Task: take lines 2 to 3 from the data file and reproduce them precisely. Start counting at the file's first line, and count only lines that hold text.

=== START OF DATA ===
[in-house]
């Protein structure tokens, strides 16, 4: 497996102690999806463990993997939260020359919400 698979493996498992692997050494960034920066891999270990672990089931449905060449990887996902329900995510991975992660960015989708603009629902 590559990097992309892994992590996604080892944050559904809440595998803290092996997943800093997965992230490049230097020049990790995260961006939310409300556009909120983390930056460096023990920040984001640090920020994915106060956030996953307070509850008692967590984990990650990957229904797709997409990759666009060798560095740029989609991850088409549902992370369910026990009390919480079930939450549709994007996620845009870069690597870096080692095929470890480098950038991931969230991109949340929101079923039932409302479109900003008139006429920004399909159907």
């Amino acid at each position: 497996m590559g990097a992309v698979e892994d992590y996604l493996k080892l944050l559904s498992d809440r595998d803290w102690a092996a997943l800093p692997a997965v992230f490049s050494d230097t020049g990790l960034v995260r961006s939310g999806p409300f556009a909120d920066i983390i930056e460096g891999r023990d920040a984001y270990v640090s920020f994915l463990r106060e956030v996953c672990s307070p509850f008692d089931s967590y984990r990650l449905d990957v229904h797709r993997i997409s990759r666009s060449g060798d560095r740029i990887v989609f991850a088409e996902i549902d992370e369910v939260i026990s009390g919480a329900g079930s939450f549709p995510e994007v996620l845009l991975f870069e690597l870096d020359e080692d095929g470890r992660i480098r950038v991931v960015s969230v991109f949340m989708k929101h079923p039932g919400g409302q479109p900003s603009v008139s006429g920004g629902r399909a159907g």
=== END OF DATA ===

């Protein structure tokens, strides 16, 4: 497996102690999806463990993997939260020359919400 698979493996498992692997050494960034920066891999270990672990089931449905060449990887996902329900995510991975992660960015989708603009629902 590559990097992309892994992590996604080892944050559904809440595998803290092996997943800093997965992230490049230097020049990790995260961006939310409300556009909120983390930056460096023990920040984001640090920020994915106060956030996953307070509850008692967590984990990650990957229904797709997409990759666009060798560095740029989609991850088409549902992370369910026990009390919480079930939450549709994007996620845009870069690597870096080692095929470890480098950038991931969230991109949340929101079923039932409302479109900003008139006429920004399909159907």
């Amino acid at each position: 497996m590559g990097a992309v698979e892994d992590y996604l493996k080892l944050l559904s498992d809440r595998d803290w102690a092996a997943l800093p692997a997965v992230f490049s050494d230097t020049g990790l960034v995260r961006s939310g999806p409300f556009a909120d920066i983390i930056e460096g891999r023990d920040a984001y270990v640090s920020f994915l463990r106060e956030v996953c672990s307070p509850f008692d089931s967590y984990r990650l449905d990957v229904h797709r993997i997409s990759r666009s060449g060798d560095r740029i990887v989609f991850a088409e996902i549902d992370e369910v939260i026990s009390g919480a329900g079930s939450f549709p995510e994007v996620l845009l991975f870069e690597l870096d020359e080692d095929g470890r992660i480098r950038v991931v960015s969230v991109f949340m989708k929101h079923p039932g919400g409302q479109p900003s603009v008139s006429g920004g629902r399909a159907g």